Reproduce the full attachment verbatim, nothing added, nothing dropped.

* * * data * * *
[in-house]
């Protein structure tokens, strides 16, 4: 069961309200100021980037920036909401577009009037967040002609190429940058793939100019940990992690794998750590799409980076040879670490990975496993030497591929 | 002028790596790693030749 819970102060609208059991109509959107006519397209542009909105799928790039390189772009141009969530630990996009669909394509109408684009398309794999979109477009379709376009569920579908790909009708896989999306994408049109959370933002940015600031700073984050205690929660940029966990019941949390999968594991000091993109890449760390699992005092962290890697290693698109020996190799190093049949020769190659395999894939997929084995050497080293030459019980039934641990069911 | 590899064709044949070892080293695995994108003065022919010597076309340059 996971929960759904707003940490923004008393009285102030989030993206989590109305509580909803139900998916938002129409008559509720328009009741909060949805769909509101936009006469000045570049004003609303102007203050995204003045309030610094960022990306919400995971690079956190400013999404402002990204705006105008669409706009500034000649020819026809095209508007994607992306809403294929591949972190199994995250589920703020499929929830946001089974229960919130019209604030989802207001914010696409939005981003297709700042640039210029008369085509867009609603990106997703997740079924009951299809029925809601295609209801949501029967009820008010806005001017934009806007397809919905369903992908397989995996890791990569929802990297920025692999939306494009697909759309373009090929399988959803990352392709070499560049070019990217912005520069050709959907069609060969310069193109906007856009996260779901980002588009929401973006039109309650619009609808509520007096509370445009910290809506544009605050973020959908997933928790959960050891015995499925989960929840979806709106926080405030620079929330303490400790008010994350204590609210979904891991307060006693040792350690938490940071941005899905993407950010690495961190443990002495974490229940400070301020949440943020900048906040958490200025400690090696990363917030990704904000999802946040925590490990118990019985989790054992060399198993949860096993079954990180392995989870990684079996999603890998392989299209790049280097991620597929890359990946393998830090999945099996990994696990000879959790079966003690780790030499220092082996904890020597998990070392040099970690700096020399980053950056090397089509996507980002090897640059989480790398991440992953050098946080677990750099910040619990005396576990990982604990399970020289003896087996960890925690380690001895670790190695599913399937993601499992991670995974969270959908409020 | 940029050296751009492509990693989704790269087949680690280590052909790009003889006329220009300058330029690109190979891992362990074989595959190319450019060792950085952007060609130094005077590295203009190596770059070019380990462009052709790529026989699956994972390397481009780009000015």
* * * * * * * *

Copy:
[in-house]
């Protein structure tokens, strides 16, 4: 069961309200100021980037920036909401577009009037967040002609190429940058793939100019940990992690794998750590799409980076040879670490990975496993030497591929 | 002028790596790693030749 819970102060609208059991109509959107006519397209542009909105799928790039390189772009141009969530630990996009669909394509109408684009398309794999979109477009379709376009569920579908790909009708896989999306994408049109959370933002940015600031700073984050205690929660940029966990019941949390999968594991000091993109890449760390699992005092962290890697290693698109020996190799190093049949020769190659395999894939997929084995050497080293030459019980039934641990069911 | 590899064709044949070892080293695995994108003065022919010597076309340059 996971929960759904707003940490923004008393009285102030989030993206989590109305509580909803139900998916938002129409008559509720328009009741909060949805769909509101936009006469000045570049004003609303102007203050995204003045309030610094960022990306919400995971690079956190400013999404402002990204705006105008669409706009500034000649020819026809095209508007994607992306809403294929591949972190199994995250589920703020499929929830946001089974229960919130019209604030989802207001914010696409939005981003297709700042640039210029008369085509867009609603990106997703997740079924009951299809029925809601295609209801949501029967009820008010806005001017934009806007397809919905369903992908397989995996890791990569929802990297920025692999939306494009697909759309373009090929399988959803990352392709070499560049070019990217912005520069050709959907069609060969310069193109906007856009996260779901980002588009929401973006039109309650619009609808509520007096509370445009910290809506544009605050973020959908997933928790959960050891015995499925989960929840979806709106926080405030620079929330303490400790008010994350204590609210979904891991307060006693040792350690938490940071941005899905993407950010690495961190443990002495974490229940400070301020949440943020900048906040958490200025400690090696990363917030990704904000999802946040925590490990118990019985989790054992060399198993949860096993079954990180392995989870990684079996999603890998392989299209790049280097991620597929890359990946393998830090999945099996990994696990000879959790079966003690780790030499220092082996904890020597998990070392040099970690700096020399980053950056090397089509996507980002090897640059989480790398991440992953050098946080677990750099910040619990005396576990990982604990399970020289003896087996960890925690380690001895670790190695599913399937993601499992991670995974969270959908409020 | 940029050296751009492509990693989704790269087949680690280590052909790009003889006329220009300058330029690109190979891992362990074989595959190319450019060792950085952007060609130094005077590295203009190596770059070019380990462009052709790529026989699956994972390397481009780009000015």